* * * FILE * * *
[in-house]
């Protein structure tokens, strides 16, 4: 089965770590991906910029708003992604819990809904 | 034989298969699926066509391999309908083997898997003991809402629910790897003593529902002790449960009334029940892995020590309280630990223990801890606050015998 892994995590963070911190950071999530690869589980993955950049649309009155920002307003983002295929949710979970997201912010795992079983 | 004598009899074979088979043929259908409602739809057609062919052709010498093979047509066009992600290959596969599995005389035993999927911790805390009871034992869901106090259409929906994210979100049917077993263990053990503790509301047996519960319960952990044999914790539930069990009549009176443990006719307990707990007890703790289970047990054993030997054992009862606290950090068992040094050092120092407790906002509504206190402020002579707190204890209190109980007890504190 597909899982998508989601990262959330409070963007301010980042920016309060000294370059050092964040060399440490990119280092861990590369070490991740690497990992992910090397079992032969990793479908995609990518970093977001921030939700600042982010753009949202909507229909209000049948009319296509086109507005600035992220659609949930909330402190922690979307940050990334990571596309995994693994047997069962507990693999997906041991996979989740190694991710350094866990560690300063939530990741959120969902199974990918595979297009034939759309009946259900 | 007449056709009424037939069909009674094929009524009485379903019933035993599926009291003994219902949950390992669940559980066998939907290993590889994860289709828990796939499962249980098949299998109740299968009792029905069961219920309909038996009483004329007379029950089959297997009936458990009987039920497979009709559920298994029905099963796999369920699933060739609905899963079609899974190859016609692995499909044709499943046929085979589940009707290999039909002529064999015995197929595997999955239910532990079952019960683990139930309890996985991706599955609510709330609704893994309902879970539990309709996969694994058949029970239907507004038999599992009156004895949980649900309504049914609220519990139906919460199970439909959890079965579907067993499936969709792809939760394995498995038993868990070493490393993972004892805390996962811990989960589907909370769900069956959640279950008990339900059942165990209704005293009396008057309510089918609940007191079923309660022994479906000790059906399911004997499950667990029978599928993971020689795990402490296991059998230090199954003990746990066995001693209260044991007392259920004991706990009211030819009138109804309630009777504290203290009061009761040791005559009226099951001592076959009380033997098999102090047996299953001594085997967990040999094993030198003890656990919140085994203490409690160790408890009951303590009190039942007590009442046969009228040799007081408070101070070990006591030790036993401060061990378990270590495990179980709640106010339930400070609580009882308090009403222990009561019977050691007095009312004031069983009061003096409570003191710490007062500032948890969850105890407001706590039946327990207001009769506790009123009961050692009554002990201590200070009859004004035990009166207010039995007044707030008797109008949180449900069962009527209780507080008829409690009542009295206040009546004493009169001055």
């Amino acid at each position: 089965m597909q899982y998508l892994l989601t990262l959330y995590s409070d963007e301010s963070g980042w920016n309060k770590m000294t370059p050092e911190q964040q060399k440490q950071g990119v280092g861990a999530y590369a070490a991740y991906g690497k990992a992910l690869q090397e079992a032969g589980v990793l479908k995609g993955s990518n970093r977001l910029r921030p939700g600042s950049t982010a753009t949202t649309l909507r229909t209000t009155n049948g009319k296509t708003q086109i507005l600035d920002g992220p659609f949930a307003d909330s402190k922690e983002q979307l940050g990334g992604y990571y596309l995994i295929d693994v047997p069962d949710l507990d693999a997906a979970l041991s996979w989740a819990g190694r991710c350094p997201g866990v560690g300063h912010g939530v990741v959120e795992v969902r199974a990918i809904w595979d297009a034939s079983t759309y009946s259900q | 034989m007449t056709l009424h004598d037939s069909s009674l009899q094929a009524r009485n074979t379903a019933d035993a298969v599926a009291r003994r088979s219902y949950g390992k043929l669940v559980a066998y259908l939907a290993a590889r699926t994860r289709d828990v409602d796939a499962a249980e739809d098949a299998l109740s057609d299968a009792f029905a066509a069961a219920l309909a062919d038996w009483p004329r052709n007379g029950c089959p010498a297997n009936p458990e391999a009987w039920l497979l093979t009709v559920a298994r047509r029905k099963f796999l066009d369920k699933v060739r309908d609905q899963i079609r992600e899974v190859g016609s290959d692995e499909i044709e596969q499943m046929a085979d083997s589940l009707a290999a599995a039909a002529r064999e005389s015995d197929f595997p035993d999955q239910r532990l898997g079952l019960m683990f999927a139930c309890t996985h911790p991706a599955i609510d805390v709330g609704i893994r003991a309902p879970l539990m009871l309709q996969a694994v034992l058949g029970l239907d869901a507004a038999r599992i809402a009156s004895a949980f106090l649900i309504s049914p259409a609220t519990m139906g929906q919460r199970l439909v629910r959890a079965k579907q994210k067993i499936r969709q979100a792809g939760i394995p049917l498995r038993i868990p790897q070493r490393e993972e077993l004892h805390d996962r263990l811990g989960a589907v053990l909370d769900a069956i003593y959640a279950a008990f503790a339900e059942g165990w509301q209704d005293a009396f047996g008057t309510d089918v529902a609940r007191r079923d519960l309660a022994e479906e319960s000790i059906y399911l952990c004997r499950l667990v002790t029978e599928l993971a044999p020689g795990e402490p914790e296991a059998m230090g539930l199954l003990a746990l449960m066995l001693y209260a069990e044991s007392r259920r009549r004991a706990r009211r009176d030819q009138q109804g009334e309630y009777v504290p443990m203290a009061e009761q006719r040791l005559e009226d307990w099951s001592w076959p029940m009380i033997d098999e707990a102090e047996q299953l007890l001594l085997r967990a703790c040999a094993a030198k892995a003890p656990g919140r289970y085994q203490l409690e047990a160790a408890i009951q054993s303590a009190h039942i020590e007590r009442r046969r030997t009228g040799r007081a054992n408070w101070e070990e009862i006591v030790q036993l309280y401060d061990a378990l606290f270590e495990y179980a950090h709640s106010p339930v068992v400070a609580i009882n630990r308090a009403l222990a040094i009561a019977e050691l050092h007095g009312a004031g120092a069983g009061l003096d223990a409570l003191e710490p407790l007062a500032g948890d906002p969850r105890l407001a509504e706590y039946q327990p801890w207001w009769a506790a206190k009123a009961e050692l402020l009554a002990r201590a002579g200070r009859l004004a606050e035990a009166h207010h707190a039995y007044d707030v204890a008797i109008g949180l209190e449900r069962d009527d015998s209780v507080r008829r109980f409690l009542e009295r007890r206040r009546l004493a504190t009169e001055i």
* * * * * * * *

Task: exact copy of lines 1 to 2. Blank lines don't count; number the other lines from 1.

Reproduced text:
[in-house]
């Protein structure tokens, strides 16, 4: 089965770590991906910029708003992604819990809904 | 034989298969699926066509391999309908083997898997003991809402629910790897003593529902002790449960009334029940892995020590309280630990223990801890606050015998 892994995590963070911190950071999530690869589980993955950049649309009155920002307003983002295929949710979970997201912010795992079983 | 004598009899074979088979043929259908409602739809057609062919052709010498093979047509066009992600290959596969599995005389035993999927911790805390009871034992869901106090259409929906994210979100049917077993263990053990503790509301047996519960319960952990044999914790539930069990009549009176443990006719307990707990007890703790289970047990054993030997054992009862606290950090068992040094050092120092407790906002509504206190402020002579707190204890209190109980007890504190 597909899982998508989601990262959330409070963007301010980042920016309060000294370059050092964040060399440490990119280092861990590369070490991740690497990992992910090397079992032969990793479908995609990518970093977001921030939700600042982010753009949202909507229909209000049948009319296509086109507005600035992220659609949930909330402190922690979307940050990334990571596309995994693994047997069962507990693999997906041991996979989740190694991710350094866990560690300063939530990741959120969902199974990918595979297009034939759309009946259900 | 007449056709009424037939069909009674094929009524009485379903019933035993599926009291003994219902949950390992669940559980066998939907290993590889994860289709828990796939499962249980098949299998109740299968009792029905069961219920309909038996009483004329007379029950089959297997009936458990009987039920497979009709559920298994029905099963796999369920699933060739609905899963079609899974190859016609692995499909044709499943046929085979589940009707290999039909002529064999015995197929595997999955239910532990079952019960683990139930309890996985991706599955609510709330609704893994309902879970539990309709996969694994058949029970239907507004038999599992009156004895949980649900309504049914609220519990139906919460199970439909959890079965579907067993499936969709792809939760394995498995038993868990070493490393993972004892805390996962811990989960589907909370769900069956959640279950008990339900059942165990209704005293009396008057309510089918609940007191079923309660022994479906000790059906399911004997499950667990029978599928993971020689795990402490296991059998230090199954003990746990066995001693209260044991007392259920004991706990009211030819009138109804309630009777504290203290009061009761040791005559009226099951001592076959009380033997098999102090047996299953001594085997967990040999094993030198003890656990919140085994203490409690160790408890009951303590009190039942007590009442046969009228040799007081408070101070070990006591030790036993401060061990378990270590495990179980709640106010339930400070609580009882308090009403222990009561019977050691007095009312004031069983009061003096409570003191710490007062500032948890969850105890407001706590039946327990207001009769506790009123009961050692009554002990201590200070009859004004035990009166207010039995007044707030008797109008949180449900069962009527209780507080008829409690009542009295206040009546004493009169001055």